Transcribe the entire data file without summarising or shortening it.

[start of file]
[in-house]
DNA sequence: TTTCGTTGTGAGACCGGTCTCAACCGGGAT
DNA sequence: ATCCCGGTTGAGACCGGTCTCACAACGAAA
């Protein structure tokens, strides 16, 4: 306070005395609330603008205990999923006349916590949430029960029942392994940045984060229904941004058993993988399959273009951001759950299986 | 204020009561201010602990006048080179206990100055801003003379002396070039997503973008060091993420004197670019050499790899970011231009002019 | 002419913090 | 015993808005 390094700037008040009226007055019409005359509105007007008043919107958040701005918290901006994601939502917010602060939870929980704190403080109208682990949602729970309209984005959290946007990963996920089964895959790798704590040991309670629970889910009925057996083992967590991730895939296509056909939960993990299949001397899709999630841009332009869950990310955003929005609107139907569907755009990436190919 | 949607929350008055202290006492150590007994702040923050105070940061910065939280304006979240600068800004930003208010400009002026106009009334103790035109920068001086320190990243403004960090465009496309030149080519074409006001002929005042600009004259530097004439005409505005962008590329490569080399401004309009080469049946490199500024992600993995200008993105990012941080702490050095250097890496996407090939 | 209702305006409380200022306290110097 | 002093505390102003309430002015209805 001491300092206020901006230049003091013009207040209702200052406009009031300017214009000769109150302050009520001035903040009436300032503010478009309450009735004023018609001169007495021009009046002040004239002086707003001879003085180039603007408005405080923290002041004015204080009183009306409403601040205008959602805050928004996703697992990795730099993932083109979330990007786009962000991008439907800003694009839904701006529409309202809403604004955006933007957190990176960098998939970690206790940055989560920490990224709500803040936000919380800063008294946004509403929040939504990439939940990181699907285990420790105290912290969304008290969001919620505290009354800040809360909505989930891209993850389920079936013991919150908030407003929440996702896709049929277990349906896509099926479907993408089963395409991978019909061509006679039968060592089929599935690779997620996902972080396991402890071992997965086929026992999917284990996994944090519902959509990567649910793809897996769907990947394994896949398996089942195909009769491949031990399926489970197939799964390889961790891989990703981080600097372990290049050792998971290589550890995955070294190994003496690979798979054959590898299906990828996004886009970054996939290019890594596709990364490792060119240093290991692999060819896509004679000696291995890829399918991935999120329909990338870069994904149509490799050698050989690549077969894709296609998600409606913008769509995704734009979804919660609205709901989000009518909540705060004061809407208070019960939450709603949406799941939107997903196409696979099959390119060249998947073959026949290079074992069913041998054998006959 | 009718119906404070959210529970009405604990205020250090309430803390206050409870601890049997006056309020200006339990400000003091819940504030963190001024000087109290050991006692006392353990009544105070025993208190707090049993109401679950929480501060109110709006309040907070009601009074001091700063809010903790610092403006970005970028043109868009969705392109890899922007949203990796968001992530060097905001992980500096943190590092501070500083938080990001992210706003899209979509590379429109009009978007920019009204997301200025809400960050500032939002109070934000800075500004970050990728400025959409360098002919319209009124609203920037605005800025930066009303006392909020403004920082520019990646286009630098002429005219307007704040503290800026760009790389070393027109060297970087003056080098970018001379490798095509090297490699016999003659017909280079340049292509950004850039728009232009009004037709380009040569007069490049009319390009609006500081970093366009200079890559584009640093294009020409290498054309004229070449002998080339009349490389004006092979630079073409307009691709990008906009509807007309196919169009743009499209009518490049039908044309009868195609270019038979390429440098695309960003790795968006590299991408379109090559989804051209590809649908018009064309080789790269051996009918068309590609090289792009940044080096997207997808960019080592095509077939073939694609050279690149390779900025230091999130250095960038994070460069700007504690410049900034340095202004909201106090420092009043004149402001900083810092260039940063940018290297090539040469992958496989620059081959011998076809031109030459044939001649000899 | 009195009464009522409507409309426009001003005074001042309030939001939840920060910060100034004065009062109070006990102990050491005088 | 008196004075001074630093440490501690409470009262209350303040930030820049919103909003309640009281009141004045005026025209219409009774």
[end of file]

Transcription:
[in-house]
DNA sequence: TTTCGTTGTGAGACCGGTCTCAACCGGGAT
DNA sequence: ATCCCGGTTGAGACCGGTCTCACAACGAAA
């Protein structure tokens, strides 16, 4: 306070005395609330603008205990999923006349916590949430029960029942392994940045984060229904941004058993993988399959273009951001759950299986 | 204020009561201010602990006048080179206990100055801003003379002396070039997503973008060091993420004197670019050499790899970011231009002019 | 002419913090 | 015993808005 390094700037008040009226007055019409005359509105007007008043919107958040701005918290901006994601939502917010602060939870929980704190403080109208682990949602729970309209984005959290946007990963996920089964895959790798704590040991309670629970889910009925057996083992967590991730895939296509056909939960993990299949001397899709999630841009332009869950990310955003929005609107139907569907755009990436190919 | 949607929350008055202290006492150590007994702040923050105070940061910065939280304006979240600068800004930003208010400009002026106009009334103790035109920068001086320190990243403004960090465009496309030149080519074409006001002929005042600009004259530097004439005409505005962008590329490569080399401004309009080469049946490199500024992600993995200008993105990012941080702490050095250097890496996407090939 | 209702305006409380200022306290110097 | 002093505390102003309430002015209805 001491300092206020901006230049003091013009207040209702200052406009009031300017214009000769109150302050009520001035903040009436300032503010478009309450009735004023018609001169007495021009009046002040004239002086707003001879003085180039603007408005405080923290002041004015204080009183009306409403601040205008959602805050928004996703697992990795730099993932083109979330990007786009962000991008439907800003694009839904701006529409309202809403604004955006933007957190990176960098998939970690206790940055989560920490990224709500803040936000919380800063008294946004509403929040939504990439939940990181699907285990420790105290912290969304008290969001919620505290009354800040809360909505989930891209993850389920079936013991919150908030407003929440996702896709049929277990349906896509099926479907993408089963395409991978019909061509006679039968060592089929599935690779997620996902972080396991402890071992997965086929026992999917284990996994944090519902959509990567649910793809897996769907990947394994896949398996089942195909009769491949031990399926489970197939799964390889961790891989990703981080600097372990290049050792998971290589550890995955070294190994003496690979798979054959590898299906990828996004886009970054996939290019890594596709990364490792060119240093290991692999060819896509004679000696291995890829399918991935999120329909990338870069994904149509490799050698050989690549077969894709296609998600409606913008769509995704734009979804919660609205709901989000009518909540705060004061809407208070019960939450709603949406799941939107997903196409696979099959390119060249998947073959026949290079074992069913041998054998006959 | 009718119906404070959210529970009405604990205020250090309430803390206050409870601890049997006056309020200006339990400000003091819940504030963190001024000087109290050991006692006392353990009544105070025993208190707090049993109401679950929480501060109110709006309040907070009601009074001091700063809010903790610092403006970005970028043109868009969705392109890899922007949203990796968001992530060097905001992980500096943190590092501070500083938080990001992210706003899209979509590379429109009009978007920019009204997301200025809400960050500032939002109070934000800075500004970050990728400025959409360098002919319209009124609203920037605005800025930066009303006392909020403004920082520019990646286009630098002429005219307007704040503290800026760009790389070393027109060297970087003056080098970018001379490798095509090297490699016999003659017909280079340049292509950004850039728009232009009004037709380009040569007069490049009319390009609006500081970093366009200079890559584009640093294009020409290498054309004229070449002998080339009349490389004006092979630079073409307009691709990008906009509807007309196919169009743009499209009518490049039908044309009868195609270019038979390429440098695309960003790795968006590299991408379109090559989804051209590809649908018009064309080789790269051996009918068309590609090289792009940044080096997207997808960019080592095509077939073939694609050279690149390779900025230091999130250095960038994070460069700007504690410049900034340095202004909201106090420092009043004149402001900083810092260039940063940018290297090539040469992958496989620059081959011998076809031109030459044939001649000899 | 009195009464009522409507409309426009001003005074001042309030939001939840920060910060100034004065009062109070006990102990050491005088 | 008196004075001074630093440490501690409470009262209350303040930030820049919103909003309640009281009141004045005026025209219409009774």